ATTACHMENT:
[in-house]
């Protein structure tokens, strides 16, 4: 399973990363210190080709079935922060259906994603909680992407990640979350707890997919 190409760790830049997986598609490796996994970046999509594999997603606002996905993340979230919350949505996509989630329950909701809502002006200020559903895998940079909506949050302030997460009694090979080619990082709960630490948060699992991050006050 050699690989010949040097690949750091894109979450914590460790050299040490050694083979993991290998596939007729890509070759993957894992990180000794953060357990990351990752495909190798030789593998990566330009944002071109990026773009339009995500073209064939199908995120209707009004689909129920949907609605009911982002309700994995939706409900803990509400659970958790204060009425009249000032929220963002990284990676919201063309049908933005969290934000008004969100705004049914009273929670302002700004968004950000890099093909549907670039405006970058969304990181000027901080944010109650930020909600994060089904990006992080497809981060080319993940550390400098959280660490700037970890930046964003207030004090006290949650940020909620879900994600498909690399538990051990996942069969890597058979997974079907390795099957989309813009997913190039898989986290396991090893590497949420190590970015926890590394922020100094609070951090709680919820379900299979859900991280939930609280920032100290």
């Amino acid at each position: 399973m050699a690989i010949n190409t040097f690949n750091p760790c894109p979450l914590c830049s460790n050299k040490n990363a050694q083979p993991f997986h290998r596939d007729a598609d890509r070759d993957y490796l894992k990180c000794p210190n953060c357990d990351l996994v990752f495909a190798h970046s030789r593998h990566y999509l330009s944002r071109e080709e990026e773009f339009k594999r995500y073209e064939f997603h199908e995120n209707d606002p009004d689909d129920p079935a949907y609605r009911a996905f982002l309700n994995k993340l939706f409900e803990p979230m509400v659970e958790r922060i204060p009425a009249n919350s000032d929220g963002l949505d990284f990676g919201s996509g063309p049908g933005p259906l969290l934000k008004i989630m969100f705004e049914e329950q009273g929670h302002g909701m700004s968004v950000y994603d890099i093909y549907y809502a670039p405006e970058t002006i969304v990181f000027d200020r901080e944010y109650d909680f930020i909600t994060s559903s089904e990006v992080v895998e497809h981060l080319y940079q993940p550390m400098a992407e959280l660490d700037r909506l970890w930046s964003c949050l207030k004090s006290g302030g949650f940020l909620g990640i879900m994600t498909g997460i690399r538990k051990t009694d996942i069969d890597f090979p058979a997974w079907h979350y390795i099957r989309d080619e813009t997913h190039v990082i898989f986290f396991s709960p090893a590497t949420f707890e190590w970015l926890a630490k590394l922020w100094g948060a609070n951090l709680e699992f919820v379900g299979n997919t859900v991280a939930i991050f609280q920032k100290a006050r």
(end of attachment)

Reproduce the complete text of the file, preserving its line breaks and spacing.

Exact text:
[in-house]
């Protein structure tokens, strides 16, 4: 399973990363210190080709079935922060259906994603909680992407990640979350707890997919 190409760790830049997986598609490796996994970046999509594999997603606002996905993340979230919350949505996509989630329950909701809502002006200020559903895998940079909506949050302030997460009694090979080619990082709960630490948060699992991050006050 050699690989010949040097690949750091894109979450914590460790050299040490050694083979993991290998596939007729890509070759993957894992990180000794953060357990990351990752495909190798030789593998990566330009944002071109990026773009339009995500073209064939199908995120209707009004689909129920949907609605009911982002309700994995939706409900803990509400659970958790204060009425009249000032929220963002990284990676919201063309049908933005969290934000008004969100705004049914009273929670302002700004968004950000890099093909549907670039405006970058969304990181000027901080944010109650930020909600994060089904990006992080497809981060080319993940550390400098959280660490700037970890930046964003207030004090006290949650940020909620879900994600498909690399538990051990996942069969890597058979997974079907390795099957989309813009997913190039898989986290396991090893590497949420190590970015926890590394922020100094609070951090709680919820379900299979859900991280939930609280920032100290």
């Amino acid at each position: 399973m050699a690989i010949n190409t040097f690949n750091p760790c894109p979450l914590c830049s460790n050299k040490n990363a050694q083979p993991f997986h290998r596939d007729a598609d890509r070759d993957y490796l894992k990180c000794p210190n953060c357990d990351l996994v990752f495909a190798h970046s030789r593998h990566y999509l330009s944002r071109e080709e990026e773009f339009k594999r995500y073209e064939f997603h199908e995120n209707d606002p009004d689909d129920p079935a949907y609605r009911a996905f982002l309700n994995k993340l939706f409900e803990p979230m509400v659970e958790r922060i204060p009425a009249n919350s000032d929220g963002l949505d990284f990676g919201s996509g063309p049908g933005p259906l969290l934000k008004i989630m969100f705004e049914e329950q009273g929670h302002g909701m700004s968004v950000y994603d890099i093909y549907y809502a670039p405006e970058t002006i969304v990181f000027d200020r901080e944010y109650d909680f930020i909600t994060s559903s089904e990006v992080v895998e497809h981060l080319y940079q993940p550390m400098a992407e959280l660490d700037r909506l970890w930046s964003c949050l207030k004090s006290g302030g949650f940020l909620g990640i879900m994600t498909g997460i690399r538990k051990t009694d996942i069969d890597f090979p058979a997974w079907h979350y390795i099957r989309d080619e813009t997913h190039v990082i898989f986290f396991s709960p090893a590497t949420f707890e190590w970015l926890a630490k590394l922020w100094g948060a609070n951090l709680e699992f919820v379900g299979n997919t859900v991280a939930i991050f609280q920032k100290a006050r």